How fast (or slow) will that be?
Last year, at the fastest and lightest point I had been in years and years, I did the climb — 10.5 miles, 3000 feet of climbing — in 53:11.
Of course, I weighed 156 pounds back then — as opposed to 162 right now. That’s not going to help. And that was back at the end of the season, when I was as strong as I get. This time, it’s early in the season.
So I’ll be slower, certainly. The best I can hope for, really, is a 56-minute climb. I’d be very happy with that, in fact.
Heck, I’d be happy with a 58-minute climb right now.
Obviously, The American Fork side of the Alpine Loop (from the toll booth to the beginning of the parking lot turnoff at the top) has become one of my most important personal yardsticks — a measuring device to help me get a sense of what kind of cyclist I am right now.
My Collection of Yardsticks
The Alpine Loop, though, is only one of my yardsticks. In the next couple of weeks, I’m going to go as hard as I can up a number of different local climbs:
- North Side of Suncrest: 3.6 miles, 1300 feet. It’s as brutal as it is brutish. Last year, my best time was 18:57. Which tells you that during the last three minutes I was genuinely at my limit. You don’t come that close to under a minute mark without feeling like you are about to barf. Or explode. Or barf, explosively. If I recall correctly, I cried when I got to the top of this climb. If I can beat this time by even one second sometime this year, I will be very proud.
- Clark’s: This one’s a mountain bike trail. I don’t know what the distance is, and I don’t know what the altitude gain is. But I do know that when I finished it in under ten minutes last year (9:50), I texted every single friend I have letting them know what I had just done. This year, the trail’s been rerouted; people are guessing it’s about 30 seconds longer of a course. Which means I may never see a sub-10 time on that trail again. Alas.
- Sundance: This is a peculiar yardstick. I try to do the road climb from the Provo Canyon turnoff to the Sundance ski resort without ever dropping my speed below 8mph. I have succeeded in doing this exactly one time. This is also an interesting yardstick because I haven’t actually tried doing this in more than six years — when I was in my 30’s. Now that I’m in my mid-40’s, I wonder how I’ll do. Honestly, I feel like I’m no slower than I was five years ago, but I don’t know if that’s true.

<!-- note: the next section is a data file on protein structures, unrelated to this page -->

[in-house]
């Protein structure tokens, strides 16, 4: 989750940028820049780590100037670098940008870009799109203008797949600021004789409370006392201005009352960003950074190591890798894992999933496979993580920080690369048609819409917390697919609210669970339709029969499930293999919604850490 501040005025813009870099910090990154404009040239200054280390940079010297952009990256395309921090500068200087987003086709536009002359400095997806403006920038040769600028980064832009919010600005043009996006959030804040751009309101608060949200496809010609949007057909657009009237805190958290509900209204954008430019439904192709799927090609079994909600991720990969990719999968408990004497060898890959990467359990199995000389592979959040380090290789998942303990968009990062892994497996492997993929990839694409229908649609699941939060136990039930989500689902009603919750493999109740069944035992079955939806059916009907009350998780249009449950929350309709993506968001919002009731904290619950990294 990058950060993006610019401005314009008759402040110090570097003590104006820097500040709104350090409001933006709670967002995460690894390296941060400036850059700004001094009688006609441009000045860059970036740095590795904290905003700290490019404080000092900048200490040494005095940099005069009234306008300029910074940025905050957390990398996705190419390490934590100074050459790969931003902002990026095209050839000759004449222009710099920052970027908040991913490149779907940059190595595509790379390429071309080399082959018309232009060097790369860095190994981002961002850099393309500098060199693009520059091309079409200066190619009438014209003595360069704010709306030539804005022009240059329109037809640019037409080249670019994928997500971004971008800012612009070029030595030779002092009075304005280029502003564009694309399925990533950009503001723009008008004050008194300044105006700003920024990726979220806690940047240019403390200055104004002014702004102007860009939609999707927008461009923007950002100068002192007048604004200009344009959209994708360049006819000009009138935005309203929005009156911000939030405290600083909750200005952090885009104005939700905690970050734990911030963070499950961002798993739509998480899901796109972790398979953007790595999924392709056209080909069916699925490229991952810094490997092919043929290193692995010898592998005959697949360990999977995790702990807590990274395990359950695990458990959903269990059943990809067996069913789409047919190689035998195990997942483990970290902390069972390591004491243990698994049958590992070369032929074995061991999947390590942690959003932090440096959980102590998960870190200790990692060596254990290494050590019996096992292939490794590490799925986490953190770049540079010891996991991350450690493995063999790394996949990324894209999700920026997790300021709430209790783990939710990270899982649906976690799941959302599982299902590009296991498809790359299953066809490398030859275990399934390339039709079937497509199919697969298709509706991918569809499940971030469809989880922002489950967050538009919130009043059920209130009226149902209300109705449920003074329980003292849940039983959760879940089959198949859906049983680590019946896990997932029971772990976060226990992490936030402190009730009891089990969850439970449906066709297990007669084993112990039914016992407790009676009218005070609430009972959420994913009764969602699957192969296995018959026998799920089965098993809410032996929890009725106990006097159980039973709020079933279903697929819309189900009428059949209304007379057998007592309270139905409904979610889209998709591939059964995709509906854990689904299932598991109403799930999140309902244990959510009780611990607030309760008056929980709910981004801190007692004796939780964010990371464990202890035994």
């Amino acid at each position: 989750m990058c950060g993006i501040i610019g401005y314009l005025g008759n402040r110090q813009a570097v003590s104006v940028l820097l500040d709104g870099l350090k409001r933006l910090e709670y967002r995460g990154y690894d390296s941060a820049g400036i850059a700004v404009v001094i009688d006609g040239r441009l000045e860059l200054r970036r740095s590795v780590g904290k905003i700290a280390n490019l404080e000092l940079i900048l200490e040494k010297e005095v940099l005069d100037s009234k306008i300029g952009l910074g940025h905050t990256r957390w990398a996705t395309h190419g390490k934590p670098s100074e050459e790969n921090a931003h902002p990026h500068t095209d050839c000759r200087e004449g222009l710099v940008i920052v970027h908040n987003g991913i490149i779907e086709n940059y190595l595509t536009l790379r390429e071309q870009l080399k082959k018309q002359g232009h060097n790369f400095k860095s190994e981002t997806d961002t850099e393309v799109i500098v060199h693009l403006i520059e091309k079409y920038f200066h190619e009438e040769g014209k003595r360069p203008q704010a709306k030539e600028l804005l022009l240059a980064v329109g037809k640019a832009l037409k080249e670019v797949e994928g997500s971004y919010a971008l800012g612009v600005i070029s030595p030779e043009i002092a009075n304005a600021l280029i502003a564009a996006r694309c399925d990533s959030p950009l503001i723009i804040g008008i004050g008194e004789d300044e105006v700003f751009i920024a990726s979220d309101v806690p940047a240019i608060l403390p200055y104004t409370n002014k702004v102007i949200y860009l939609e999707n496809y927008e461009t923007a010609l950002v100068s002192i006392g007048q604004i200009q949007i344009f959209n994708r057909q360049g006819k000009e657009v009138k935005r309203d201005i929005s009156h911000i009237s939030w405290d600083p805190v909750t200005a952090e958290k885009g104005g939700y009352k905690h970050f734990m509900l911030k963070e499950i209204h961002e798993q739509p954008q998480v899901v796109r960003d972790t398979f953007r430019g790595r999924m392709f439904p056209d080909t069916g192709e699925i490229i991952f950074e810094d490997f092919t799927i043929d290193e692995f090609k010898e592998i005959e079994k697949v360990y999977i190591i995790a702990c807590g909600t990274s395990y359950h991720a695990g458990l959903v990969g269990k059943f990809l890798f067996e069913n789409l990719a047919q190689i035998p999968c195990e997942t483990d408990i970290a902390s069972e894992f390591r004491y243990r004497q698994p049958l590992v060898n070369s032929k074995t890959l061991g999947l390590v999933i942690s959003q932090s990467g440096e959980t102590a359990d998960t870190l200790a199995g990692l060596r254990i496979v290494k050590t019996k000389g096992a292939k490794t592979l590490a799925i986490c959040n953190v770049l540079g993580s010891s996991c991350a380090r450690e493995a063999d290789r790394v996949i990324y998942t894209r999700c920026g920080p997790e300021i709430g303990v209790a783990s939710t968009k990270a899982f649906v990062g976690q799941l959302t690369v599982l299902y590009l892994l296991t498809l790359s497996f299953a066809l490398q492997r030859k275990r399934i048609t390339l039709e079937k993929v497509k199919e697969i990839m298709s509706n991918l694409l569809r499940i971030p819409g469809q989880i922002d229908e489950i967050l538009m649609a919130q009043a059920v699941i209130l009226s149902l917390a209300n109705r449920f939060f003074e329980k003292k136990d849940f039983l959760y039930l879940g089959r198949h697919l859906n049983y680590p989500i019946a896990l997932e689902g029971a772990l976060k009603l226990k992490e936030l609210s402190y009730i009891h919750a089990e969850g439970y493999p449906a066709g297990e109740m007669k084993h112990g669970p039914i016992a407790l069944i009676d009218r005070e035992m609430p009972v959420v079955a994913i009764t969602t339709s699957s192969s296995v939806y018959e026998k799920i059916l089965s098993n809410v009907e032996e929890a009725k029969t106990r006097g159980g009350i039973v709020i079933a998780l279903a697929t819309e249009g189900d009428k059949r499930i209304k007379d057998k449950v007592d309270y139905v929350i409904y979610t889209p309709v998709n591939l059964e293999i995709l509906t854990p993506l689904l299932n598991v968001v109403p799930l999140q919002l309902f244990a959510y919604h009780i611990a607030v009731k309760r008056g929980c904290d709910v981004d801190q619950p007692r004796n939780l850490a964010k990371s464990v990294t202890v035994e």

- Squaw Peak : This is another climb I haven’t actually timed myself on in at least six years or so. In fact, it’s been so long since I’ve kept score of my speed up this road — 4 miles, about 1800 feet if I remember correctly — that I don’t even remember what my best time was. I’m pretty sure, though, that I was always trying to get up in under half an hour, and I never did. Judging from this year’s best times, though, it looks like Rick Sunderlage (not his real name) has easily eclipsed that half hour mark. Which just goes to show something I knew anyway: Rick is much, much faster than I am.
Of course, all of these yardsticks are just ways I track how I’m doing as I get ready for what is in fact my most important annual yardstick of all: The Leadville 100. This’ll be my 14th start…and hopefully, 13th completion.
I’ve wanted sub-9 for so long — more than a decade — on this race. Never got it, though I’ve been close — 9:13 once, 9:14 another time — a couple times.
“Maybe,” I think every year, “This is the year.”
And this year, it may even be true. I think I’ve got a good enough start to the season that I may be able to drop the remaining winter blubber, get fast, and finally get that big belt buckle — you know, the one Kenny has almost a dozen of — instead of yet another little belt buckle.
It’ll be close, that’s certain. Close enough that I’m thinking I may go ahead and go with a geared bike instead of a single speed. Close enough that I’m thinking hard about whether a suspension fork buys me more than it costs me, time-wise
Yes, these are the things that keep me awake at night.
The Yardstick Doesn’t Matter, Except It Does
The thing about having these yardsticks is, they’re scary. I’m nervous for my Alpine Loop Climb TT right now — like for a big race — even though it’s just me. And there’s no prize. And honestly, nobody in the world (except Mark, because I know he’s going to try to outdo me) cares about how I do.
They’re totally meaningless, really.
But they also couldn’t be more important.